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Household water treatment technologies

Stéphanie El Sayed
related country: Congo (the Democratic Republic of the)
related country: Congo (the Democratic Republic of the)

Which household water treatment technologies have been officially approved by GWC, WHO, UNICEF and UNHCR? Is there any other study than "WHO International Scheme to Evaluate Household Water Treatment Technologies" which is still under review?

Which water disinfectant can be used for long term use at household level with proved efficiency and without any health effect in the context of cholera ? (Chloramine T vs. Sodium hypochlorite vs. Calcium hypochlorite vs. Filters)

3 Answers

Mohammad Mojtabaei

sodium hypocholrite in range of 0.2 -0.8 ppm is the most effective and safe water disinfectant .

Martin Currie _ Aqueum

I will let others point to specific approvals, but in the context of cholera (which kills c100,000 people every year) the adverse health effects of chloramine, sodium hypochlorite & calcium hypochlorite are negligible.

When used correctly, I am unaware of any adverse short term health effects. Long term, if there are problems with the source water, combined with over-dosing, disinfection byproducts may slightly increase the chances of contracting cancer. Compare the threat of death tomorrow by diarrhoea, vs a slight increased chance of death in 40 years time by cancer...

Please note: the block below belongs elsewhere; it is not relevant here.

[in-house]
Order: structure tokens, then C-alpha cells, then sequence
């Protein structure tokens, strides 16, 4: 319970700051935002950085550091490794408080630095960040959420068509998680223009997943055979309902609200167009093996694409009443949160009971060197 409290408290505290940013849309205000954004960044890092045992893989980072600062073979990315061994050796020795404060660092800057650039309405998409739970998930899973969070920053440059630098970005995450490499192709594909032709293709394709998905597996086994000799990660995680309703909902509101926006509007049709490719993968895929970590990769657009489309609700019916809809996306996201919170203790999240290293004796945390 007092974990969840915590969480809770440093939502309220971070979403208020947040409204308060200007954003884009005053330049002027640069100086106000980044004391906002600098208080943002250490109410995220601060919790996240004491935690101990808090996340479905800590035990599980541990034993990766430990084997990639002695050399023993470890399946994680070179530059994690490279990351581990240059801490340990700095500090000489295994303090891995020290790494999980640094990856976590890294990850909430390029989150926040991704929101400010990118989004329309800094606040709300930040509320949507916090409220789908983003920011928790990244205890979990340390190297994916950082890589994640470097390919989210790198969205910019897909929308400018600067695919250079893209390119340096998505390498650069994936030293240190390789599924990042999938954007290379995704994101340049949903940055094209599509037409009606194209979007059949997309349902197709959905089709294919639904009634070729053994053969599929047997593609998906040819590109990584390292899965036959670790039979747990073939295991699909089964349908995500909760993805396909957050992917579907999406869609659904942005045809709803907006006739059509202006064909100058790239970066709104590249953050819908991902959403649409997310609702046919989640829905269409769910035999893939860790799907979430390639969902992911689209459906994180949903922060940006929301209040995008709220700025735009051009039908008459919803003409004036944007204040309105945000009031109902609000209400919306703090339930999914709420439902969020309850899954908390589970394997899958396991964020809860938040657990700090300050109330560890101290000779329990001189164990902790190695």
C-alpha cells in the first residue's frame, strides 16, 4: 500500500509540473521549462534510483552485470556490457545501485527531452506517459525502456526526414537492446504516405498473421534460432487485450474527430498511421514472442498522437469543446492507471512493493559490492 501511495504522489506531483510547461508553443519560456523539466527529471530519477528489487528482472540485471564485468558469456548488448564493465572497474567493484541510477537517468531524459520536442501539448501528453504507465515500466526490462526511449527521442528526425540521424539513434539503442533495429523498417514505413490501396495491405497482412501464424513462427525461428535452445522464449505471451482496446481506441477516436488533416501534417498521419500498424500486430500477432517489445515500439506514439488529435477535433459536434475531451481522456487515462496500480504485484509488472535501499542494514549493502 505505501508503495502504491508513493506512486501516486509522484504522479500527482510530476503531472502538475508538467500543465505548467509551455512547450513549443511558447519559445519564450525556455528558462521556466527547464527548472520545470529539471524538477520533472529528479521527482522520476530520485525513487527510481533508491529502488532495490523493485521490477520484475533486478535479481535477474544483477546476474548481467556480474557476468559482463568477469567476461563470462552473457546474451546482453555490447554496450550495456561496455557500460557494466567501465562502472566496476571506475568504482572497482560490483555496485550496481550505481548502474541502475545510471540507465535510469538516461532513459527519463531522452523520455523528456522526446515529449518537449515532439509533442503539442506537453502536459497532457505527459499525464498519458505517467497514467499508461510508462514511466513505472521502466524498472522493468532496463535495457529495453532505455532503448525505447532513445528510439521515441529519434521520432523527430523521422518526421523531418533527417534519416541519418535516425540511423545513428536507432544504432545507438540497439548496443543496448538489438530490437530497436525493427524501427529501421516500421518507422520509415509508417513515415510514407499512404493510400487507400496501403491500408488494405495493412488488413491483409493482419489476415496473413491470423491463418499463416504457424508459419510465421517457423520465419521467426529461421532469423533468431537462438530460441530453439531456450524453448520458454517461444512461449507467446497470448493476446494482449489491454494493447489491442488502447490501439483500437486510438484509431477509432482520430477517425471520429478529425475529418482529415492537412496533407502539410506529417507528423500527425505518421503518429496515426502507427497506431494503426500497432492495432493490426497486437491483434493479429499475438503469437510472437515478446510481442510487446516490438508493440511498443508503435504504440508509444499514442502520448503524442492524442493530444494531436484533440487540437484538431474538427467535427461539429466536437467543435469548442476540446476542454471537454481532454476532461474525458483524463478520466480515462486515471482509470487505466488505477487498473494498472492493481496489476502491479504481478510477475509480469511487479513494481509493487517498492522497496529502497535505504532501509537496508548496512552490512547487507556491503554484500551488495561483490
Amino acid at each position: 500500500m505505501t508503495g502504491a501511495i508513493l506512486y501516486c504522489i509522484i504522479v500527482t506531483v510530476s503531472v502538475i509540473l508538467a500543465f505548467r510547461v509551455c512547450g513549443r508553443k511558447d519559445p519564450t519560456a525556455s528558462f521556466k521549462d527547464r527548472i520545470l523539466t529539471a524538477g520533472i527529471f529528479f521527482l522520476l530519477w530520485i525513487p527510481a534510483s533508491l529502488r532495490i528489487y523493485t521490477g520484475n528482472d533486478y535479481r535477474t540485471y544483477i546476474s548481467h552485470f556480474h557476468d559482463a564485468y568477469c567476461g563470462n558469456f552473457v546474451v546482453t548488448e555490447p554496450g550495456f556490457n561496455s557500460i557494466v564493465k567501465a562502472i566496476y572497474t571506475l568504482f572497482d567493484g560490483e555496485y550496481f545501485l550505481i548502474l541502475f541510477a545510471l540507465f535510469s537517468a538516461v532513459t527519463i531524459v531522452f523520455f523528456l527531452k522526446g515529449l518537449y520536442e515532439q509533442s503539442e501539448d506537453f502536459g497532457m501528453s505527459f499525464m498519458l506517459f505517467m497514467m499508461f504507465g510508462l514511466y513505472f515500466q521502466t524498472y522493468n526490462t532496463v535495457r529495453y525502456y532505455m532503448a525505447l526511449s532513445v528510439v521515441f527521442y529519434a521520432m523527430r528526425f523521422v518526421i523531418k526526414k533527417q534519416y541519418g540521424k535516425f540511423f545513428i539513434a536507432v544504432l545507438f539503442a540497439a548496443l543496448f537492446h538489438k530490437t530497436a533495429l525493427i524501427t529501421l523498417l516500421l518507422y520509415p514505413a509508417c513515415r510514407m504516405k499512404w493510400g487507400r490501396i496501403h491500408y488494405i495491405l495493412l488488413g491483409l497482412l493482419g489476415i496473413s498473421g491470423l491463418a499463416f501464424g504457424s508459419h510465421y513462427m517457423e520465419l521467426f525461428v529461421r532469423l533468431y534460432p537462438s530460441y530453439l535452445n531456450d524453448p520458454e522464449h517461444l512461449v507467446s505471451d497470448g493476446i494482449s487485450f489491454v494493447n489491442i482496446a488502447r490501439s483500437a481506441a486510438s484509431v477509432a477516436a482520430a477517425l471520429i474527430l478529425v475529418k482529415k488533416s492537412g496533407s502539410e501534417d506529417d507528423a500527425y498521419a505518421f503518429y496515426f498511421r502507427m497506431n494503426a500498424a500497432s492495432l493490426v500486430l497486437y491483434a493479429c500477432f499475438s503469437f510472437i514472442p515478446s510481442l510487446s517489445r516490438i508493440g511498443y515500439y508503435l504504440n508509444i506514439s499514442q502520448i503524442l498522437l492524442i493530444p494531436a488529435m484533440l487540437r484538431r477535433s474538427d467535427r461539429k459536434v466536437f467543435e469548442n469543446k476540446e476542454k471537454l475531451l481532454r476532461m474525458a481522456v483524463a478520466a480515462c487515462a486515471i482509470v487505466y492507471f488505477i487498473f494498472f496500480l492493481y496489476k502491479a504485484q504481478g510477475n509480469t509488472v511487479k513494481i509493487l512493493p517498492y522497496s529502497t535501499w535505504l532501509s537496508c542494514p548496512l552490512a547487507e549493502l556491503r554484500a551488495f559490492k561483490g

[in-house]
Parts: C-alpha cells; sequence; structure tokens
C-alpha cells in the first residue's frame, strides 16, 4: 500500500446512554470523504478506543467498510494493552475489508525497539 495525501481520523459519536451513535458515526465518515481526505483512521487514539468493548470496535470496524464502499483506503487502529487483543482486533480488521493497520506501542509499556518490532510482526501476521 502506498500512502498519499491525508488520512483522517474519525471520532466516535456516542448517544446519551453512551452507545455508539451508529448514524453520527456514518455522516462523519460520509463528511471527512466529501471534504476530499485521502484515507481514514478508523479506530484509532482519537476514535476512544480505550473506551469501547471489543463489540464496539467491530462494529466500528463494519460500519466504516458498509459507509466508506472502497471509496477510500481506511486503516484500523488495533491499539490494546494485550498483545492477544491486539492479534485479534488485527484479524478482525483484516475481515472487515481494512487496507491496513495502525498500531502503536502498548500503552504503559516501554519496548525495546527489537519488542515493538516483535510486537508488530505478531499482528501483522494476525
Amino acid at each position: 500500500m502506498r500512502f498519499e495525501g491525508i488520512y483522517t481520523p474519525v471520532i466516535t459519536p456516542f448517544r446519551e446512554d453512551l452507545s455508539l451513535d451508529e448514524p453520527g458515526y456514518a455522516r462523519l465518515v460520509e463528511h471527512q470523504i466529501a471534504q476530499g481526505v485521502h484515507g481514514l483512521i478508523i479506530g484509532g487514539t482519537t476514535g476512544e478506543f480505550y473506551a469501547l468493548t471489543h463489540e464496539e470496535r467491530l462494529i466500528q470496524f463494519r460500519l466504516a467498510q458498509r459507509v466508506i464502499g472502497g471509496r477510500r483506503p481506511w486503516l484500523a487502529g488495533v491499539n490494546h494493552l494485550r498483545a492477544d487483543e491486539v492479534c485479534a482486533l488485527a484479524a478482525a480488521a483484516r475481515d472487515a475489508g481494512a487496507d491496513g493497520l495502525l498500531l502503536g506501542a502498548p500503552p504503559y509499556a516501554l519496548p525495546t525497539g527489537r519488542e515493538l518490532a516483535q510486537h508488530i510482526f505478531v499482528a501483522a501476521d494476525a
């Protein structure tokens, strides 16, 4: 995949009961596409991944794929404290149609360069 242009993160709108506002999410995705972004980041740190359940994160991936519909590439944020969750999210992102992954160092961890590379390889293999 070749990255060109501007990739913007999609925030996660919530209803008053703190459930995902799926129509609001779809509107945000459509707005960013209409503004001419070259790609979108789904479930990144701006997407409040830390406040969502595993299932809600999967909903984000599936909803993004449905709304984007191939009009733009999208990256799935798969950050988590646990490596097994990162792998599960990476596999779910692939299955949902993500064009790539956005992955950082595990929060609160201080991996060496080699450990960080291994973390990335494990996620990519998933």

'Filters' is a very broad category. Many membrane filters (tight microfiltration filters, ultrafiltration, nano filtration) will exclude cholera (although microfiltration would still allow viruses to pass), and other filtration methods may reduce probability of cholera passing (more so following coagulation).

However, there is a risk that the water becomes infected after filtration - particularly in the context of a cholera outbreak. As such it would be prudent to maintain a disinfectant residual (an ongoing concentration of chlorine-based disinfectant) even following household filtration.


HHWT technologies may work in the lab (and hence testing is a vital step) but the big issue is sustainable operation. The socio-economic aspect is just (more?) as important. The literature now seems to advise focusing on smaller groups of people to ensure a higher level of use. Involve them in the selection of the technology.

Consider community treatment (e.g. bucket chlorination) rather than household if you are concerned about cholera.